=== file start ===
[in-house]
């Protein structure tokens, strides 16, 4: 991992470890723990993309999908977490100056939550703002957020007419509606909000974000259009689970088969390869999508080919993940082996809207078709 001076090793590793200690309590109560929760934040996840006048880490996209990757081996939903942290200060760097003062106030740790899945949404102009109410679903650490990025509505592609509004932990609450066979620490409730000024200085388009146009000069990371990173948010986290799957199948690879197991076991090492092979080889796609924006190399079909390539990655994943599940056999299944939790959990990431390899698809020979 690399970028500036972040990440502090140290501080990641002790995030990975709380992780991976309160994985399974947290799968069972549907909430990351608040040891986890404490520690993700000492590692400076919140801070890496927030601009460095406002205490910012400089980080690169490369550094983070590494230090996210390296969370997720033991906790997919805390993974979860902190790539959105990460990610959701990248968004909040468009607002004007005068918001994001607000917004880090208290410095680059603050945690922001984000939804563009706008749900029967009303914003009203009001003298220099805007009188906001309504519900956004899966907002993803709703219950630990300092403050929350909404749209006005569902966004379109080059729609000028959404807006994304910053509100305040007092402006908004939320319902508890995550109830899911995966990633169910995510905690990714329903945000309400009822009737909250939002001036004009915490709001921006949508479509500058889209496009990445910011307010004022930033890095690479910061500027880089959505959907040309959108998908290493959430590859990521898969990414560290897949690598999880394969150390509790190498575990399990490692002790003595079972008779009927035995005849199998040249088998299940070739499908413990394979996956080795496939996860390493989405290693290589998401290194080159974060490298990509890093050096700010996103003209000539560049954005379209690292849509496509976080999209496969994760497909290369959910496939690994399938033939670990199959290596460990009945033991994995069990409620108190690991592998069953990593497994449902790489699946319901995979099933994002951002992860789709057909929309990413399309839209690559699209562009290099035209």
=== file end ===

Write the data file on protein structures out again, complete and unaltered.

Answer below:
[in-house]
């Protein structure tokens, strides 16, 4: 991992470890723990993309999908977490100056939550703002957020007419509606909000974000259009689970088969390869999508080919993940082996809207078709 001076090793590793200690309590109560929760934040996840006048880490996209990757081996939903942290200060760097003062106030740790899945949404102009109410679903650490990025509505592609509004932990609450066979620490409730000024200085388009146009000069990371990173948010986290799957199948690879197991076991090492092979080889796609924006190399079909390539990655994943599940056999299944939790959990990431390899698809020979 690399970028500036972040990440502090140290501080990641002790995030990975709380992780991976309160994985399974947290799968069972549907909430990351608040040891986890404490520690993700000492590692400076919140801070890496927030601009460095406002205490910012400089980080690169490369550094983070590494230090996210390296969370997720033991906790997919805390993974979860902190790539959105990460990610959701990248968004909040468009607002004007005068918001994001607000917004880090208290410095680059603050945690922001984000939804563009706008749900029967009303914003009203009001003298220099805007009188906001309504519900956004899966907002993803709703219950630990300092403050929350909404749209006005569902966004379109080059729609000028959404807006994304910053509100305040007092402006908004939320319902508890995550109830899911995966990633169910995510905690990714329903945000309400009822009737909250939002001036004009915490709001921006949508479509500058889209496009990445910011307010004022930033890095690479910061500027880089959505959907040309959108998908290493959430590859990521898969990414560290897949690598999880394969150390509790190498575990399990490692002790003595079972008779009927035995005849199998040249088998299940070739499908413990394979996956080795496939996860390493989405290693290589998401290194080159974060490298990509890093050096700010996103003209000539560049954005379209690292849509496509976080999209496969994760497909290369959910496939690994399938033939670990199959290596460990009945033991994995069990409620108190690991592998069953990593497994449902790489699946319901995979099933994002951002992860789709057909929309990413399309839209690559699209562009290099035209």